News & Views August 26

"The Lord is good, a refuge in times of trouble.
He cares for those who trust in him."
Nahum 1:7

Adult "Welcome" Class - 8:45 A.M. - Rooms 114-115
Connecting Point - 9:30 A.M. - Dining Room
Worship  - 10:00 A.M. -  Family Center Gym and Online

Pastor Mark preaching on "An Acts Attitude: Service & Sacrifice"
Read ahead: Acts 6-7

NLC Kids  - 10:00 A.M. - Rooms 101,103
Adults "ACE Overcomers" Class - 11:00 - Youth Room (in Gym)
 Just the Bible - 11:15 a.m. - Rooms 114-115
GRAB & GO MEALS - Serving from 11:00 - noon

The Week Ahead

Tuesday (31st):
End of NLC Fiscal Year
6-7 a.m. Men's Bible Study group - Tony Dungy's "Uncommon Character" - Dining Room
Wednesday (Sept. 1st)
6:30 p.m. NLC Kids' "Wacky Wednesdays" - Rooms 101, 103
6:30 p.m. NLC Prayer Gathering - all are welcome - Dining Room
6:30 p.m. GriefShare -all are welcome - Youth Room in Gym
7:00 p.m. Faith & Finances - Rooms 114-115
Thursday (Sept. 2nd):
7:00 p.m. Stewardship Team meeting

A Heart for Buster

Parkside MB Church in Tulsa called me to be their pastor in 1993. They told me it was their desire to grow as a church, again. Almost every generation born to the founders of the church had moved to the suburbs and attended elsewhere. The church had not more than about 80 people attending on a Sunday morning. Some young families who had moved to Tulsa for work and who had a heart for the city of Tulsa and its children, had chosen to be part of the church. And so it was a church with two main groups who were not otherwise connected to each other: the older founders of the church and these younger working families.
When asked, the church was clear that it didn't want to move from its original location in what had become a depressed part of town. They wanted to stay--the older ones because they had built the church there and the younger ones because it was a church located where people had needs. Staying meant looking for ways to reach the people of that part of town with the caring ministries and grace-filled truth of the Gospel. It would mean knowing and loving their neighbors and receiving them into their family of faith. Growth would happen through the transformation of lives both inside and outside the church. It wasn't so easily accomplished.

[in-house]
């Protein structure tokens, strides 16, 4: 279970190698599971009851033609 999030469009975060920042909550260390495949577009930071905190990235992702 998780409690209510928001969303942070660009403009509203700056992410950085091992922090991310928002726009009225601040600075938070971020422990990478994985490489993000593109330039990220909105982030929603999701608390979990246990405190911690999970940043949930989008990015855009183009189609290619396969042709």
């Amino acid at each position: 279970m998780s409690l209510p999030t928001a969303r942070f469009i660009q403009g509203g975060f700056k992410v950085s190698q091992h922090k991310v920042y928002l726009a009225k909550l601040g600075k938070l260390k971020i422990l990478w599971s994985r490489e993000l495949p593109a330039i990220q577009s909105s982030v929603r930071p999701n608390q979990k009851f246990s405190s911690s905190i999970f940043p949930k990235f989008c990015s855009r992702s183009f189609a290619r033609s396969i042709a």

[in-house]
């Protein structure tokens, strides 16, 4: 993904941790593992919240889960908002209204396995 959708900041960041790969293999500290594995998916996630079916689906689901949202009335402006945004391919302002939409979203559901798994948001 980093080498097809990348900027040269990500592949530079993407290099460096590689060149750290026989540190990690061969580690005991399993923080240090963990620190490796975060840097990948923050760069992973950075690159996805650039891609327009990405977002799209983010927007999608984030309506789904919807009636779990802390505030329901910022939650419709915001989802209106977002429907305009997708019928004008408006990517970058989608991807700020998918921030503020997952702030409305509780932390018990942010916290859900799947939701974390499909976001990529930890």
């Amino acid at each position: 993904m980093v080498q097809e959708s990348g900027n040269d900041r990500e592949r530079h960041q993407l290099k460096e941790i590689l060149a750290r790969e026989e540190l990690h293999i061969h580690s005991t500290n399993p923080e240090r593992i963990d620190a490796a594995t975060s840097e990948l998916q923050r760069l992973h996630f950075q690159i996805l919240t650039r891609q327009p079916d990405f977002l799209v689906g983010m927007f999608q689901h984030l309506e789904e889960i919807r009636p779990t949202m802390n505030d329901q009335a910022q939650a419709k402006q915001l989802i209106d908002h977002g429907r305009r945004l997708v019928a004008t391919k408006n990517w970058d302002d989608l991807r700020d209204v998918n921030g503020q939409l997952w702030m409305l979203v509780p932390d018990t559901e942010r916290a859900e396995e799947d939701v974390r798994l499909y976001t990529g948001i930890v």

One story to illustrate the challenge: Buster, a boy of about 11 who lived in an apartment across the street from the church, used to hang around the facility, bouncing a tennis ball against the church walls. It was hard for me to concentrate, and so I ended up taking a basketball outside and shooting hoops with him in the goal in the empty church parking lot. Soon more boys from the apartments and neighborhood came to shoot hoops. So Eddie, a young architect from our church, agreed to join me and the boys shooting hoops after work. He eventually started doing it on Saturdays, too, bringing donuts and milk. Eddie taught the middle school Sunday School class and so it made sense that he invited them all to church. Buster came.
Buster was rough around the edges not because he was mean, but because he grew up in a rough environment with little supervision or discipline. The only examples he had were also rough around the edges, to put it mildly. Whether shooting hoops or teaching Sunday School, Eddie began to help Buster learn what it meant to know Jesus and become His follower.
The parents of one of the other boys who had grown up in the church expressed their concern for Buster and invited me to their home. Wealthy as they were, I assumed they wanted to provide for Buster in some way. His needs were obvious. No, they told me. I misunderstood their concern. It was either Buster or them, they said. They didn't want their son to be around a kid like Buster with his occasional use of bad words in Sunday School, regardless of Eddie's well-intentioned efforts to help Buster. Buster smelled of smoke. Either Buster would be told not to come, or they as a family would have to leave the church.
You know me well enough to know what happened next. Buster kept coming to Jesus, and the family found another church in the beautiful part of town where they lived. It was an awful and sad choice, which one of the parents who demanded it later apologized for. 
Ministering the Gospel in Dinuba is not much different today. Truth is, it has always required followers of Jesus to be transformed by his love so that we might grow his heart for those in need of the Gospel. We cannot expect to have things as we wish them to be and to also reach those God has sent us to. Jonah could not. Jesus did not. He gave up the glories of heaven to reach you and me--and Buster. Thank you, Jesus! Please grow our hearts for "Buster" today.
  • Pray for Joyce and Duane Penner and Saphira and Blake at the loss of her son and the children's father, Frederick. 
  • Continue to lift people with ongoing health issues before the Lord: JR Southard, Mike Naylor, Marilyn Chappell, Bob Heinrichs, Glen Zimmerman, Brian Smith, and Galen Wiest and Travis Jost with Multiply. Galen was recently diagnosed with prostate cancer.